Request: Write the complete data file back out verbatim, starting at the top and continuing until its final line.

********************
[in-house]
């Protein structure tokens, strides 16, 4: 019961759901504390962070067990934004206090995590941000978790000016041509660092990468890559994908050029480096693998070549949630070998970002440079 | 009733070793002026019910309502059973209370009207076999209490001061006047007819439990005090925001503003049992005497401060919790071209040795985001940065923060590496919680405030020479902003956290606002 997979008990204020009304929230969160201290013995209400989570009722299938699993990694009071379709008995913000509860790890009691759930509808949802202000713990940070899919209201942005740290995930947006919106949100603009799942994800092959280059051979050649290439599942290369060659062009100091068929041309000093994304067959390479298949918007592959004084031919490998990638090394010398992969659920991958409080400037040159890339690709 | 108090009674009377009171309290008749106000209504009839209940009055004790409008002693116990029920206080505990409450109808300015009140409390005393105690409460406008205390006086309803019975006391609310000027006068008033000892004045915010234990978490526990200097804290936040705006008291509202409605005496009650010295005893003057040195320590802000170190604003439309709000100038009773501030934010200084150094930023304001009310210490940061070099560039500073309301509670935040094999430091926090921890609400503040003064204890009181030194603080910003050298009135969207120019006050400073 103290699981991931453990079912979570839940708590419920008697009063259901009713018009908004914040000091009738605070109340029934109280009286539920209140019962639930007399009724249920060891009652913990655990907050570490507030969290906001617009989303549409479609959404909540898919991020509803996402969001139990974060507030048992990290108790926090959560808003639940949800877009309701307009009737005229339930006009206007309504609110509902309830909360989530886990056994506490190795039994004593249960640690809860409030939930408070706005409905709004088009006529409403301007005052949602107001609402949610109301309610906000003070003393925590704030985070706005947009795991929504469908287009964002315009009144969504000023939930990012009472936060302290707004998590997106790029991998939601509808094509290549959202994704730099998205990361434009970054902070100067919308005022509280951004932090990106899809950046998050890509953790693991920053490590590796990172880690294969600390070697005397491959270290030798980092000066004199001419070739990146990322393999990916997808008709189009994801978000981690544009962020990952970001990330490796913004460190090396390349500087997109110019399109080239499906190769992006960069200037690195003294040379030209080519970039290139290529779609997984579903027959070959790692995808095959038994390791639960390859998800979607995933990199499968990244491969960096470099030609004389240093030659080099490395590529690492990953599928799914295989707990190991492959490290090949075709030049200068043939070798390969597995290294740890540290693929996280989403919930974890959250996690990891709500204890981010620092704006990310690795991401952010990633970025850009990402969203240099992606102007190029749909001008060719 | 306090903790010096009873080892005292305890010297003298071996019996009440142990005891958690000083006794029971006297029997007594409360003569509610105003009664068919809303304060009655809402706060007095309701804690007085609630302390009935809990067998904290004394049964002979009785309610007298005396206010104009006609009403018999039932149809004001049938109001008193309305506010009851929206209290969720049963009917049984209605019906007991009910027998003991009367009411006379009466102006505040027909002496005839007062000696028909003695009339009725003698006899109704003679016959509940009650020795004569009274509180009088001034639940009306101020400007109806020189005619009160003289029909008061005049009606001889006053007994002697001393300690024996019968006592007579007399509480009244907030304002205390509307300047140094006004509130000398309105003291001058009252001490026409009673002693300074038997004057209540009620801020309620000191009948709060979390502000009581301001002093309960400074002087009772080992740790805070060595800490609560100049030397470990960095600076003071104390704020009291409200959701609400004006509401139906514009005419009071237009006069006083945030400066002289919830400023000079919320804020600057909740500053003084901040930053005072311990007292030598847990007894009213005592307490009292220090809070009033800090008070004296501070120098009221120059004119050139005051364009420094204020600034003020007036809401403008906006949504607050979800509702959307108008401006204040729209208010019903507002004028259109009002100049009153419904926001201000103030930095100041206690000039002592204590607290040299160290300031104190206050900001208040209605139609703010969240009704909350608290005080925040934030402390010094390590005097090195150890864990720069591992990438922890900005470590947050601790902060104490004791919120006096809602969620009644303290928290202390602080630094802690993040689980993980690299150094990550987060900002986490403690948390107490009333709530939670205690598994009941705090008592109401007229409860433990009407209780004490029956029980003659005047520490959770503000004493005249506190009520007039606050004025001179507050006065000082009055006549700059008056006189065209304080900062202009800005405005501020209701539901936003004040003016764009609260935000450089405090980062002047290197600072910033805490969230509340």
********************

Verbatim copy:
[in-house]
């Protein structure tokens, strides 16, 4: 019961759901504390962070067990934004206090995590941000978790000016041509660092990468890559994908050029480096693998070549949630070998970002440079 | 009733070793002026019910309502059973209370009207076999209490001061006047007819439990005090925001503003049992005497401060919790071209040795985001940065923060590496919680405030020479902003956290606002 997979008990204020009304929230969160201290013995209400989570009722299938699993990694009071379709008995913000509860790890009691759930509808949802202000713990940070899919209201942005740290995930947006919106949100603009799942994800092959280059051979050649290439599942290369060659062009100091068929041309000093994304067959390479298949918007592959004084031919490998990638090394010398992969659920991958409080400037040159890339690709 | 108090009674009377009171309290008749106000209504009839209940009055004790409008002693116990029920206080505990409450109808300015009140409390005393105690409460406008205390006086309803019975006391609310000027006068008033000892004045915010234990978490526990200097804290936040705006008291509202409605005496009650010295005893003057040195320590802000170190604003439309709000100038009773501030934010200084150094930023304001009310210490940061070099560039500073309301509670935040094999430091926090921890609400503040003064204890009181030194603080910003050298009135969207120019006050400073 103290699981991931453990079912979570839940708590419920008697009063259901009713018009908004914040000091009738605070109340029934109280009286539920209140019962639930007399009724249920060891009652913990655990907050570490507030969290906001617009989303549409479609959404909540898919991020509803996402969001139990974060507030048992990290108790926090959560808003639940949800877009309701307009009737005229339930006009206007309504609110509902309830909360989530886990056994506490190795039994004593249960640690809860409030939930408070706005409905709004088009006529409403301007005052949602107001609402949610109301309610906000003070003393925590704030985070706005947009795991929504469908287009964002315009009144969504000023939930990012009472936060302290707004998590997106790029991998939601509808094509290549959202994704730099998205990361434009970054902070100067919308005022509280951004932090990106899809950046998050890509953790693991920053490590590796990172880690294969600390070697005397491959270290030798980092000066004199001419070739990146990322393999990916997808008709189009994801978000981690544009962020990952970001990330490796913004460190090396390349500087997109110019399109080239499906190769992006960069200037690195003294040379030209080519970039290139290529779609997984579903027959070959790692995808095959038994390791639960390859998800979607995933990199499968990244491969960096470099030609004389240093030659080099490395590529690492990953599928799914295989707990190991492959490290090949075709030049200068043939070798390969597995290294740890540290693929996280989403919930974890959250996690990891709500204890981010620092704006990310690795991401952010990633970025850009990402969203240099992606102007190029749909001008060719 | 306090903790010096009873080892005292305890010297003298071996019996009440142990005891958690000083006794029971006297029997007594409360003569509610105003009664068919809303304060009655809402706060007095309701804690007085609630302390009935809990067998904290004394049964002979009785309610007298005396206010104009006609009403018999039932149809004001049938109001008193309305506010009851929206209290969720049963009917049984209605019906007991009910027998003991009367009411006379009466102006505040027909002496005839007062000696028909003695009339009725003698006899109704003679016959509940009650020795004569009274509180009088001034639940009306101020400007109806020189005619009160003289029909008061005049009606001889006053007994002697001393300690024996019968006592007579007399509480009244907030304002205390509307300047140094006004509130000398309105003291001058009252001490026409009673002693300074038997004057209540009620801020309620000191009948709060979390502000009581301001002093309960400074002087009772080992740790805070060595800490609560100049030397470990960095600076003071104390704020009291409200959701609400004006509401139906514009005419009071237009006069006083945030400066002289919830400023000079919320804020600057909740500053003084901040930053005072311990007292030598847990007894009213005592307490009292220090809070009033800090008070004296501070120098009221120059004119050139005051364009420094204020600034003020007036809401403008906006949504607050979800509702959307108008401006204040729209208010019903507002004028259109009002100049009153419904926001201000103030930095100041206690000039002592204590607290040299160290300031104190206050900001208040209605139609703010969240009704909350608290005080925040934030402390010094390590005097090195150890864990720069591992990438922890900005470590947050601790902060104490004791919120006096809602969620009644303290928290202390602080630094802690993040689980993980690299150094990550987060900002986490403690948390107490009333709530939670205690598994009941705090008592109401007229409860433990009407209780004490029956029980003659005047520490959770503000004493005249506190009520007039606050004025001179507050006065000082009055006549700059008056006189065209304080900062202009800005405005501020209701539901936003004040003016764009609260935000450089405090980062002047290197600072910033805490969230509340």